About the Speaker: Aoyang Zhang is currently a postdoctoral fellow at Harvard University. He received his B.S. degree from Zhejiang University, Hangzhou, China, in 2014, and the Ph.D. degree from University of Southern California, Los Angeles, in 2020, all in electrical engineering.
His current research interests include threefold. First, Analog/Mixed-Signal/RF/Mm-wave integrated circuits (IC) design including highly efficient RF/millimeter wave power amplifiers and transceiver architectures for 5G/beyond 5G/IoT/WiFi-7 wireless communications. Second, scalable nuclear magnetic resonance (NMR) and electron spin resonance (ESR) based silicon and GaN quantum sensing and wireless sensing integrated systems for biological sensing, chemical sensing, and subsurface imaging. Third, new circuit architecture with two-dimensional (2D) memristive devices to overcome technological limitations in computational complexity and power consumption.
Dr. Zhang was the recipient of the 2021 USC Best Dissertation Award in Electrical Engineering, 2020-2021 IEEE Solid-State Circuits Society (SSCS) Predoctoral achievement award, Ming Hsieh Institute Scholar in 2020, IEEE SSCS Student Travel Grant Award (STGA) in 2018, Best Bachelor Thesis Award in 2014, and the first prize of Chinese National Mathematical Competition in 2010. From 2015 to present, he has served as a reviewer for IEEE Transactions on Circuits and Systems I/II (TCAS), IEEE Solid-State Circuits Letters (SSC-L), IEEE Transactions on Microwave Theory and Techniques (TMTT), and IEEE Journal of Solid-State Circuits (JSSC).
Speaker: Yue Wang, MIT
Date: Mar 29
Abstract: Deep learning has demonstrated considerable success embedding images and more general 2D representations into compact feature spaces for downstream tasks like recognition, registration, and generation. Learning from 3D data, however, is the missing piece needed for embodied agents to perceive their surrounding environments. To bridge the gap between 3D perception and robotic intelligence, my present efforts focus on learning 3D representations with minimal supervision from a geometry perspective.
In this talk, I will discuss two key aspects to reduce the amount of human supervision in current 3D deep learning algorithms. First, I will talk about how to leverage geometry of point clouds and incorporate such inductive bias into point cloud learning pipelines. These learning models can be used to tackle object recognition problems and point cloud registration problems. Second, I will present our works on leveraging natural supervision in point clouds to perform self-supervised learning. In addition, I will discuss how these 3D learning algorithms enable human-level perception for robotic applications such as self-driving cars. Finally, the talk will conclude with a discussion about future inquiries to design complete and active 3D learning systems.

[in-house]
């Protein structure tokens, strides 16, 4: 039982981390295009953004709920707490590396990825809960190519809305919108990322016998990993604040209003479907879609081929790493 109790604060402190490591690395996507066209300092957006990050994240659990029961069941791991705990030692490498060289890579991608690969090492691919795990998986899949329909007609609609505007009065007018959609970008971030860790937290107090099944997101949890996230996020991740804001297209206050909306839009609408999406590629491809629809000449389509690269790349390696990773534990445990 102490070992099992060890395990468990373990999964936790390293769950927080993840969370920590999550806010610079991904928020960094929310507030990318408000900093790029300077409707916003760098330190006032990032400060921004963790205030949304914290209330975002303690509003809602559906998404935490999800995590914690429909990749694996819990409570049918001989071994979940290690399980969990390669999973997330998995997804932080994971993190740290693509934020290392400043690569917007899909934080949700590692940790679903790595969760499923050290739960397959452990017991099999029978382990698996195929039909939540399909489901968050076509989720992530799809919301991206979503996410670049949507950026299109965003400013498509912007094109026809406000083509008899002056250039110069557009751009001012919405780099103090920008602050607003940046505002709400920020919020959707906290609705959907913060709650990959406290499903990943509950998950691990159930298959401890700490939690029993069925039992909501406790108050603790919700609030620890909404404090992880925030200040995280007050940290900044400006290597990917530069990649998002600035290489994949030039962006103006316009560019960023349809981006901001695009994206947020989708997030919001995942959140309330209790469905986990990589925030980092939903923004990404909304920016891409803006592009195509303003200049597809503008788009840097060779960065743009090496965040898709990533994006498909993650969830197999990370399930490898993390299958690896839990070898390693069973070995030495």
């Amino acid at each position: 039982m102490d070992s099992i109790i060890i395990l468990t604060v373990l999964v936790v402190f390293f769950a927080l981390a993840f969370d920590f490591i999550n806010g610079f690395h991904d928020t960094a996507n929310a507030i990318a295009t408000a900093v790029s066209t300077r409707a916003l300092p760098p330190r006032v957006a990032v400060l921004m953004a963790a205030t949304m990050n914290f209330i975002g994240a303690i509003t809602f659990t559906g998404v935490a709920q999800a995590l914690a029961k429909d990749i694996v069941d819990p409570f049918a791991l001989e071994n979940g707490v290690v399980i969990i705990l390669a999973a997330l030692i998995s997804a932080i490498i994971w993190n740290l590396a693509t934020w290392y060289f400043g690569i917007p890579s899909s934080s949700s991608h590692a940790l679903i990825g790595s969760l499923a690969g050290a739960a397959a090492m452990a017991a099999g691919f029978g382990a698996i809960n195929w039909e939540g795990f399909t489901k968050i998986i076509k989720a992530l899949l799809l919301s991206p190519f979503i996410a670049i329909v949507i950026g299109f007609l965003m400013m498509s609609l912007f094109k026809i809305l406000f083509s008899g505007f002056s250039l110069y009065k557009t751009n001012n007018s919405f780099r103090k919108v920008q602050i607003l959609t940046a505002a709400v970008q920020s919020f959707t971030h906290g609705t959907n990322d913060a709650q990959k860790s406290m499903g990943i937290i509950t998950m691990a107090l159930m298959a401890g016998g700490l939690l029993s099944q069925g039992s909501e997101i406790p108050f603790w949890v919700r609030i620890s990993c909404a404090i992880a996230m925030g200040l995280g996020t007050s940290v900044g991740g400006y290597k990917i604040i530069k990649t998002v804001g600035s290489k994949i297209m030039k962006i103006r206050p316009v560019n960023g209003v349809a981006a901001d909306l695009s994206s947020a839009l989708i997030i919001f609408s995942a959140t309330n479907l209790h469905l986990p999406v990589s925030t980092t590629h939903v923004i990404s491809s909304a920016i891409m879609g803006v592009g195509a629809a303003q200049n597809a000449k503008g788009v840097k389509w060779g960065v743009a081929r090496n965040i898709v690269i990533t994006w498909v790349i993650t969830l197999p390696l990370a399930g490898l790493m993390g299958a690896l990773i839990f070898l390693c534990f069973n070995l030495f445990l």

About the Speaker: Yue Wang is a final year PhD student with Prof. Justin Solomon at MIT. His research interests lie in the intersection of computer vision, computer graphics, and machine learning. His major field is learning from point clouds. His paper "Dynamic Graph CNN" has been widely adopted in 3D visual computing and other fields. He is a recipient of the Nvidia Fellowship and is named the first place recipient of the William A. Martin Master’s Thesis Award for 2021. Yue received his BEng from Zhejiang University and MS from University of California, San Diego. He has spent time at Nvidia Research, Google Research and Salesforce Research.
Speaker: Saining Xie, Facebook AI Research
Date: Mar 29
Abstract: A powerful biological and cognitive representation is essential for humans' remarkable visual recognition abilities. Deep learning has achieved unprecedented success in a variety of domains over the last decade. One major driving force is representation learning, which is concerned with learning efficient, accurate, and robust representations from raw data that are useful for a downstream classifier or predictor.
A modern deep learning system is composed of two core and often intertwined components: 1) neural network architectures and 2) representation learning algorithms. In this talk, we will present several studies in both directions. On the neural network modeling side, we will examine modern network design principles and how they affect the scaling behavior of ConvNets and recent Vision Transformers. Additionally, we will demonstrate how we can acquire a better understanding of neural network connectivity patterns through the lens of random graphs. In terms of representation learning algorithms, we will discuss our recent efforts to move beyond the traditional supervised learning paradigm and demonstrate how self-supervised visual representation learning, which does not require human annotated labels, can outperform its supervised learning counterpart across a variety of visual recognition tasks. The talk will encompass a variety of vision application domains and modalities (e.g. 2D images, 3D scenes and languages). The goal is to show existing connections between the techniques specialized for different input modalities and provide some insights about diverse challenges that each modality presents. Finally, we will discuss several pressing challenges and opportunities that the ``big model era’’ raises for computer vision research.